By Stephanie Simons,
Lindo’s Pharmacy in Devonshire
After more than a year, we are finally starting to see the light at the end of the tunnel. Covid vaccinations are making their way through the population and, with them, some much needed hope for the future. However, though things are certainly improving, it’s clear there will be no snap back to ‘normal’, especially for those most impacted by the pandemic.
Almost 30 million US citizens have contracted Covid-19 in the past year. Fortunately, the majority have not died from the virus, but many still have to adapt to the lasting symptoms that continue to affect their daily lives.
Long Covid refers to the plight of those with ongoing Covid symptoms. It’s estimated that one in ten still experience symptoms for at least twelve weeks after testing positive, and some for a long while more. Common symptoms include extreme tiredness and fatigue, an inability to concentrate (or ‘brain fog’), a loss of taste, smell, and/or appetite, and mental health issues like anxiety and depression. Others may also experience muscle aches, chest pains, or insomnia.
There is no specific treatment for long Covid, but there are things you can do to help while you wait for the symptoms to pass. Above all, be patient and don’t push yourself into activities you’re not ready for. Short, regular rests will be more effective than sleeping for fewer, longer periods, and you can arrange your schedule around the parts of the day when your energy levels are best. It’s important to keep moving if and when you can, as this will help your muscles rebuild and release endorphins that improve your mood.
Also ongoing is the mental health crisis the coronavirus has unleashed across the globe. Even for those who’ve never caught Covid, it has been a time of tremendous stress, anxiety, fear, and loneliness. Vaccinations may lessen the worry, seeing family again may ease feelings of isolation – but the overall mental impact could last far longer than the pandemic itself.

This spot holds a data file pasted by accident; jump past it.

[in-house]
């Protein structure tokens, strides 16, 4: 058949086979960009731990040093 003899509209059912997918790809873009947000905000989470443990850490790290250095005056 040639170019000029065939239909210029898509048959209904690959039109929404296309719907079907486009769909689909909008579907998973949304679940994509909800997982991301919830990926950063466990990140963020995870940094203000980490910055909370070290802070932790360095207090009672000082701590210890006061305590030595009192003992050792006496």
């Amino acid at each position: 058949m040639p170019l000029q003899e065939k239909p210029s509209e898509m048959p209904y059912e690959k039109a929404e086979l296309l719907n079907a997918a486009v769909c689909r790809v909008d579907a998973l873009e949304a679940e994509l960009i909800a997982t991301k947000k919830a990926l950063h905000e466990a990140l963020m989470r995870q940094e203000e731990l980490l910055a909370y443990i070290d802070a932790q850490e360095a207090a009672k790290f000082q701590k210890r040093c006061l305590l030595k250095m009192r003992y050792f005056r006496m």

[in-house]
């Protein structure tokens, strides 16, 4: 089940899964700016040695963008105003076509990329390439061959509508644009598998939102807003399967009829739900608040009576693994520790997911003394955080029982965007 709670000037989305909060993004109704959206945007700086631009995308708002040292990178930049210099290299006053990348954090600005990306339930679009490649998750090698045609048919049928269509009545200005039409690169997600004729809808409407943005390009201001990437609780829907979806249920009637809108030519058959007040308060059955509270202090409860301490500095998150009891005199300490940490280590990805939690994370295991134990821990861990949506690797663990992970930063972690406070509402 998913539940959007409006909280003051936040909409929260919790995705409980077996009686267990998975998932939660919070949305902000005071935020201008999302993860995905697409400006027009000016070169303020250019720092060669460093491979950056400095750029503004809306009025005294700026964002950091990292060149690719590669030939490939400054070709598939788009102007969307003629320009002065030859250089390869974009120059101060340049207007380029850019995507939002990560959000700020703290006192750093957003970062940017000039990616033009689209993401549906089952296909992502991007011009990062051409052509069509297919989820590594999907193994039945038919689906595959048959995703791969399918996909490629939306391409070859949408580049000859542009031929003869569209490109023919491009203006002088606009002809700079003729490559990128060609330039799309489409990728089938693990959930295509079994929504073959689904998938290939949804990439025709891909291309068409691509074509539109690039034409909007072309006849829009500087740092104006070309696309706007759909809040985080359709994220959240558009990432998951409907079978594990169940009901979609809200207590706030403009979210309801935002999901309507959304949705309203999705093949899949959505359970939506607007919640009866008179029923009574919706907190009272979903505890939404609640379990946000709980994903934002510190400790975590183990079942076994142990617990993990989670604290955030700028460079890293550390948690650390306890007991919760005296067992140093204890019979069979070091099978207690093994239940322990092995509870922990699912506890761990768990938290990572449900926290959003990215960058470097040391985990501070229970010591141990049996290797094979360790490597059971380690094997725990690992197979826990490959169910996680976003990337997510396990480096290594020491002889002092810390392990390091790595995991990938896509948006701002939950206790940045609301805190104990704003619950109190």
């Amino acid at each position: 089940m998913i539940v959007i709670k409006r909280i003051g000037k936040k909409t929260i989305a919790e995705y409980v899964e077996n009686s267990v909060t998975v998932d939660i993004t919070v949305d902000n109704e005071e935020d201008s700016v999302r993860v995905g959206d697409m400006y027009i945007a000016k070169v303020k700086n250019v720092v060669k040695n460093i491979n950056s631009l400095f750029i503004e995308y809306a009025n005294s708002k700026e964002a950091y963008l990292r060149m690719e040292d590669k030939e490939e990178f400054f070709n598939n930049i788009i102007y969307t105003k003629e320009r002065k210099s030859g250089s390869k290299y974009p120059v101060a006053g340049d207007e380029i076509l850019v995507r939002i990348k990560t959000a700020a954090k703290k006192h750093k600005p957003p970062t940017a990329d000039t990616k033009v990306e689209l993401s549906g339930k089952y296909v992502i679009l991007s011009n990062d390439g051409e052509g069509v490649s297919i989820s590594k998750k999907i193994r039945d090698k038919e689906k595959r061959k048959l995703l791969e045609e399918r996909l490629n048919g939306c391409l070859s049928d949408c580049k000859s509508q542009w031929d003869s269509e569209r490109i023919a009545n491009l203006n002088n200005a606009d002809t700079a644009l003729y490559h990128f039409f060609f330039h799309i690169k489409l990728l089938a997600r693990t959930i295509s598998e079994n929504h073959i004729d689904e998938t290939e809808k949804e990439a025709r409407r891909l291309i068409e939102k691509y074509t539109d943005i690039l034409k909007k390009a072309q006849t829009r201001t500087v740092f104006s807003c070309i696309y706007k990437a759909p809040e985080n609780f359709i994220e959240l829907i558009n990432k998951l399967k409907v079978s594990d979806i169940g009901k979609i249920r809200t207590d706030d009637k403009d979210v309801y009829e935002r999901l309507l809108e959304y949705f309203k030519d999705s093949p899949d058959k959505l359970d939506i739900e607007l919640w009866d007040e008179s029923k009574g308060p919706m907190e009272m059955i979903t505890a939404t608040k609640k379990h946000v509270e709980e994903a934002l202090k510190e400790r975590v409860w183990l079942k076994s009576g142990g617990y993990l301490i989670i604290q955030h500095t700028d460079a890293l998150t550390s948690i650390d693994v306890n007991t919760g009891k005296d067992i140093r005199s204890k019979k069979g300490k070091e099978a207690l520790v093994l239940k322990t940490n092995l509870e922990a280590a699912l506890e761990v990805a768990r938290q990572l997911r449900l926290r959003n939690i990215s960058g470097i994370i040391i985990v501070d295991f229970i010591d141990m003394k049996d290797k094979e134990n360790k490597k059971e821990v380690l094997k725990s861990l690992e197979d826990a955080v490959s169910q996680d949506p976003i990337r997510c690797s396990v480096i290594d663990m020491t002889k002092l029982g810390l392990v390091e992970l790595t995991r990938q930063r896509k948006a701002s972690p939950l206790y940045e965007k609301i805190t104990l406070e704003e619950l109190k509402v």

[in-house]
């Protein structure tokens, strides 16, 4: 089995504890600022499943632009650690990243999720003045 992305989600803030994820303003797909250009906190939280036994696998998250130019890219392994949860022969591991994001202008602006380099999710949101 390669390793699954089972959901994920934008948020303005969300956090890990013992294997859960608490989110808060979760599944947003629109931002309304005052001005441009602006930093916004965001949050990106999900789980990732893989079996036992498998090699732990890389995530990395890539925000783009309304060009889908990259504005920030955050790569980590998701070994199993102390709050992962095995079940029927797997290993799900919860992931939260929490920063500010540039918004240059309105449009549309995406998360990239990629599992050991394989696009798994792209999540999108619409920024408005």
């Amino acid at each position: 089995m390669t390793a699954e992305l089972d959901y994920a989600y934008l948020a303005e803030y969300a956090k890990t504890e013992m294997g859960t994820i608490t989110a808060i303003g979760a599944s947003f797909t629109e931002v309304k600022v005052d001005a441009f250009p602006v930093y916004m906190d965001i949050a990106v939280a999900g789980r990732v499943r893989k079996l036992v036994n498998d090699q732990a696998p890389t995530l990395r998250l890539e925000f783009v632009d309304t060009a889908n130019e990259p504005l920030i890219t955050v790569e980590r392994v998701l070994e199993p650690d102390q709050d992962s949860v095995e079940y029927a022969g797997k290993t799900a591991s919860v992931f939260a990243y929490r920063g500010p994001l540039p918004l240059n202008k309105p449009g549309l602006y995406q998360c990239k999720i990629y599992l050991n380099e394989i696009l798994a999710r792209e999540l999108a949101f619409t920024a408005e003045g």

This is particularly true of those who have lost a loved one during this time. More than 500,000 people have died from Covid-19 in the US alone, leaving behind grieving families, friends, colleagues and neighbours. There are very few of us who haven’t been bereaved in some way over the past year and research suggests grief has been suffered more intensely than ever before.
Bereavement can unleash powerful emotions, from anger and sadness to guilt and exhaustion. Due to Covid restrictions, families have often been separated from their loved ones for some time before their deaths, unable to say goodbye or hold funerals to mark the loss. Many have also had to face their grief alone, unable to access the invaluable support of friends and relatives.
Everyone experiences grief differently, yet we can all benefit from taking care of ourselves, even when we don’t feel like it. Eating and sleeping well will give you more energy and improve your mood. Try a sleep aid like Sleep-Eeze, Unisom or ZzzQuil or Melatonin to help to reset your body clock or a multivitamin like Centrum, One-A-Day or Topcare Multivitamins for Adults to help you on your way and accept that some days you will just need to cry and remember the person you’ve lost. It’s all completely normal and part of the process.
Whatever we’re dealing with, it’s important that we all stay connected. Human interaction plays a vital role in our health, so it’s vital that we check in on people, offer support and likewise ask for help when we need it. Your local pharmacy and community health teams are also here to support you, no matter what stage of the pandemic. We can help with everything from the best painkillers to specialist grief counselling – or even just offer a listening ear. If you or a loved one are struggling to cope with physical or mental symptoms, contact your GP as soon as possible.
Stephanie Simons is the head pharmacist at Lindo’s Pharmacy in Devonshire. She earned her Bachelor of Science in Pharmacy at Massachusetts College of Pharmacy and has been practicing for over 20 years. She is a registered pharmacist with the Bermuda Pharmacy Council and is a member of the Bermuda Pharmaceutical Association.